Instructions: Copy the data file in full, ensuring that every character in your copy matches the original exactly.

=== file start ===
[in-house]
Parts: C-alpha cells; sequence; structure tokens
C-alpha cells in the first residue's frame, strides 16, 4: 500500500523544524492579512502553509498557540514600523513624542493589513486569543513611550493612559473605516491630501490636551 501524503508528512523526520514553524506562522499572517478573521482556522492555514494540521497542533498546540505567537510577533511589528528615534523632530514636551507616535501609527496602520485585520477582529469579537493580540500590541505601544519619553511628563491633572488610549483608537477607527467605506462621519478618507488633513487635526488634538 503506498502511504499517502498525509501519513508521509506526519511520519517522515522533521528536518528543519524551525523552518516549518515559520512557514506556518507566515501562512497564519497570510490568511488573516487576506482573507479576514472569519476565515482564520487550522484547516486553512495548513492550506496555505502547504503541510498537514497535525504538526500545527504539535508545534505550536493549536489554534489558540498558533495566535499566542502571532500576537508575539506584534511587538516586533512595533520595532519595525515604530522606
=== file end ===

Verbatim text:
[in-house]
Parts: C-alpha cells; sequence; structure tokens
C-alpha cells in the first residue's frame, strides 16, 4: 500500500523544524492579512502553509498557540514600523513624542493589513486569543513611550493612559473605516491630501490636551 501524503508528512523526520514553524506562522499572517478573521482556522492555514494540521497542533498546540505567537510577533511589528528615534523632530514636551507616535501609527496602520485585520477582529469579537493580540500590541505601544519619553511628563491633572488610549483608537477607527467605506462621519478618507488633513487635526488634538 503506498502511504499517502498525509501519513508521509506526519511520519517522515522533521528536518528543519524551525523552518516549518515559520512557514506556518507566515501562512497564519497570510490568511488573516487576506482573507479576514472569519476565515482564520487550522484547516486553512495548513492550506496555505502547504503541510498537514497535525504538526500545527504539535508545534505550536493549536489554534489558540498558533495566535499566542502571532500576537508575539506584534511587538516586533512595533520595532519595525515604530522606